If you've ever wanted to live inside Japanese filmmaker Hayao Miyazaki's imagination, the first thing you should consider is booking a plane ticket to Taiwan. Southeast of China and southwest of Japan, and covered in endless stretches of lush tropical forests and densely packed yet alarmingly clean modern cities, Taiwan served as the inspiration for Hayao Miyazaki's beloved 2001 film Spirited Away. And if you want to relive it, all you have to do is retrace Chihiro's steps.
Hop on a bus (or taxi) just outside of Taipei's city limits. As you barrel toward the uneven edges of the island's northeast shore, close to an hour outside of the city, you'll be dropped at the base of a small mountain—at Jiufen.
While to many anime geeks and general film enthusiasts, Jiufen is best known as the inspiration for Miyazaki's Spirited Away, to food obsessives, it's an eating destination.
For those unacquainted, Hayao Miyazaki is the Japanese animator, writer, director, producer, and generally genius filmmaker whose work with Studio Ghibli has resulted in some of the most creative and influential animated films of the last few decades: Princess Mononoke, My Neighbor Totoro, The Wind Rises, and Spirited Away, among many others. Spirited Away, released in 2001, is Japan's highest-grossing film of all time, and won that year's Academy Award for Best Animated Feature.
It tells the story of a ten-year-old girl named Chihiro who, while moving to a new neighborhood with her parents, finds herself trapped in a spirit world outsmarting a witch named Yubaba, who casts a spell on her parents and turns them into pigs. In order to save her family, Chihiro labors away at Yubaba's bathhouse, a spa for wacky spirits, all the while devising a plan and paying her debts until she can collect her parents and return them to the life they once led in the human world.
The setting is the mountain village of Jiufen—home to nine families during the Qing dynasty, and named for the nine portions villagers were expected to bring back from long trips to markets at the base—has gold in its hills. So much gold, in fact, that Jiufen was the center of a gold rush that lasted from 1893 to 1971. The mountain village's inns and buildings remain largely intact from its peak during the time of Japanese occupation, which began in 1895.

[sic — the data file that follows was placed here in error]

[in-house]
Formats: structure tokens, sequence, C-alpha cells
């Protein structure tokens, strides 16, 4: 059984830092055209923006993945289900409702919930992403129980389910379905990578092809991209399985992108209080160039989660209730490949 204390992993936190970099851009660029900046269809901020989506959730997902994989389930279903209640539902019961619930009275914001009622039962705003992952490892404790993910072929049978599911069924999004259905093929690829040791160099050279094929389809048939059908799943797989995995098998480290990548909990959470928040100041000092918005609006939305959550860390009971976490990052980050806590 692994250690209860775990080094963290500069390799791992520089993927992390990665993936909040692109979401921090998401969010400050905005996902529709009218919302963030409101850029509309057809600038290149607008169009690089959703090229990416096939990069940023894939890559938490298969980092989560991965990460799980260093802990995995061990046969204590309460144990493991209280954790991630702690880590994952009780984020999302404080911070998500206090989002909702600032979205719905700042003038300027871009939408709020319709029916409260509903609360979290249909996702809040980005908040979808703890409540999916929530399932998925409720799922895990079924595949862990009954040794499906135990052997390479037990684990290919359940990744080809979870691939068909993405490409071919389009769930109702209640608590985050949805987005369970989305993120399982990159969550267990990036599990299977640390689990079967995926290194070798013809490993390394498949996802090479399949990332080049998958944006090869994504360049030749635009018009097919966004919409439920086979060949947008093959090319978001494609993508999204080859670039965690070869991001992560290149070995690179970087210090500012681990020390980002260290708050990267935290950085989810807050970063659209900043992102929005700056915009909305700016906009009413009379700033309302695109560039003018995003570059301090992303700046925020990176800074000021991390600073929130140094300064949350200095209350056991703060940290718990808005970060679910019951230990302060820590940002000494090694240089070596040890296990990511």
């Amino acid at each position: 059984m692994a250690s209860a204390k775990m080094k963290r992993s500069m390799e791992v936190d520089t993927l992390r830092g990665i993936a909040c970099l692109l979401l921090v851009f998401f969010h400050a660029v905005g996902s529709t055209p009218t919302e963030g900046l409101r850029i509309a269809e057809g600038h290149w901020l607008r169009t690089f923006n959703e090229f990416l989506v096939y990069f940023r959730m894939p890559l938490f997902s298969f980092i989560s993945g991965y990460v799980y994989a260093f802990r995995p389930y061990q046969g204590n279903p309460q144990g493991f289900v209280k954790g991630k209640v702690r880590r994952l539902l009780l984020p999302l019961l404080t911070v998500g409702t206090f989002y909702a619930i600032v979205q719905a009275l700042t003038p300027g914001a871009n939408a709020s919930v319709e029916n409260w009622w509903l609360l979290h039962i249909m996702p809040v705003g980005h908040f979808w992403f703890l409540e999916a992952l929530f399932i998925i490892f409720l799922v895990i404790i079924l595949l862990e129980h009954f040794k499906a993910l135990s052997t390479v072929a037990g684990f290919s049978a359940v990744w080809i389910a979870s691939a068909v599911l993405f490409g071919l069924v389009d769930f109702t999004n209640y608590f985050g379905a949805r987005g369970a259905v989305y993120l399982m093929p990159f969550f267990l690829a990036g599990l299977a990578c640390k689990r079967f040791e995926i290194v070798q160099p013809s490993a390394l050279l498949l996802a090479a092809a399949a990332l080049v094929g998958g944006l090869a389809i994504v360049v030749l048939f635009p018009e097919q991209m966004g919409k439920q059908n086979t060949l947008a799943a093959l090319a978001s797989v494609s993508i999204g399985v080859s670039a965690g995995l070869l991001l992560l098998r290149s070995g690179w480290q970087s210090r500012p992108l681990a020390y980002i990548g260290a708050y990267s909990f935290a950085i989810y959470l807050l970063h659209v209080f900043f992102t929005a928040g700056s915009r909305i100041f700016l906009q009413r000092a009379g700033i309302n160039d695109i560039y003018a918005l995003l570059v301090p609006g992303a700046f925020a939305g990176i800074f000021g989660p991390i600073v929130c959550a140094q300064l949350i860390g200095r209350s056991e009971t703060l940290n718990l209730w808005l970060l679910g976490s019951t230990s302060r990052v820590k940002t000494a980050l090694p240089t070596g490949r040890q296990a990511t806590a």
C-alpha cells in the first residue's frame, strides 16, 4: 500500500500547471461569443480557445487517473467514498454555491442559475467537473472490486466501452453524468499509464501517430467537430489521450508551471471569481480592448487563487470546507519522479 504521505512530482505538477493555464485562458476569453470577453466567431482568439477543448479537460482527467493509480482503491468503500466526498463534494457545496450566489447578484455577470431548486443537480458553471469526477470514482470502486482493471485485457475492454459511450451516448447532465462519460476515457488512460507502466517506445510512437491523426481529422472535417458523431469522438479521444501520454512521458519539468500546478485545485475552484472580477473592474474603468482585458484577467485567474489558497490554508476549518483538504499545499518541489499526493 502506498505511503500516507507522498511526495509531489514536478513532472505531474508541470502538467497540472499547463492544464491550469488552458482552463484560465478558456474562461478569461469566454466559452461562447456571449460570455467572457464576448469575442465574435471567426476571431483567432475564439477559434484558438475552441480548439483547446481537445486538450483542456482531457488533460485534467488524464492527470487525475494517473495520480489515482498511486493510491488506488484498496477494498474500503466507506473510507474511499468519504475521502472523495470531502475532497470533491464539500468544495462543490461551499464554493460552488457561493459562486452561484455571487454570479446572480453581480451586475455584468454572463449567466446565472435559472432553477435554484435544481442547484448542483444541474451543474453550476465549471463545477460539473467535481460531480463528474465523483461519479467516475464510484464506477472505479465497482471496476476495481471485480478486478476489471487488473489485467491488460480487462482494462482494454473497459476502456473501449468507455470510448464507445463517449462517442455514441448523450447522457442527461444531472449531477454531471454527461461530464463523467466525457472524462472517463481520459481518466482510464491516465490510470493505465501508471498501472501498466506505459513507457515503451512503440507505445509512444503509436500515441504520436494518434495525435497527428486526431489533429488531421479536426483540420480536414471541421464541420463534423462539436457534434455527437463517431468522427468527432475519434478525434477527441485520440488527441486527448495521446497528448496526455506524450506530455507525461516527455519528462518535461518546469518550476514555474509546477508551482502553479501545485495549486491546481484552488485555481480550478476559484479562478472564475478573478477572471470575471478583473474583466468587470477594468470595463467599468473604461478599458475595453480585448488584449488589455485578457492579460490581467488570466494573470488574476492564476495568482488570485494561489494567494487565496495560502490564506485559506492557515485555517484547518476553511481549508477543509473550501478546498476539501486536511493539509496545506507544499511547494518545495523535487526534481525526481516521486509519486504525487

You'll start right where Spirited Away's Chihiro starts. Jiufen is oriented vertically. There are a few main streets that run parallel to one another, Jiufen Old Street being the most popular, which—chutes and ladders-style—are connected to one-another by steep 100-stair flights that run perpendicular to these main drags. The streets are winding and paved with cobblestones; they are so narrow and the buildings hug so close together that little light makes it down to the pavement.
Lined with magnificent red lanterns, Jiufen is now a one-stop Taiwanese snack mecca, glutted with food stalls serving traditional treats such as taro balls at Grandma Lai's Yuyuan, tea eggs, and pineapple cake. The sounds of heckling vendors and smells of cooking food fill the limited space between the buildings. Every once in a while, there are clearings; that's when you can see exposed views of rolling mountains, covered in thick, deep-green forests, and the blue waters of the East China Sea washing up along sandy beaches in the distance. Jiufen is isolated, mysterious, and exceptionally beautiful.
The food in Spirited Away is animated with intricate detail. Some of it is Japanese: Chihiro noshes on onigiri (rice balls) with her parents; Lin feeds konpeito (traditional, brightly colored Japanese sugar candies) to the animate soot balls; and even ishi-yaki-imo (stone-roasted sweet potatoes) appear on screen.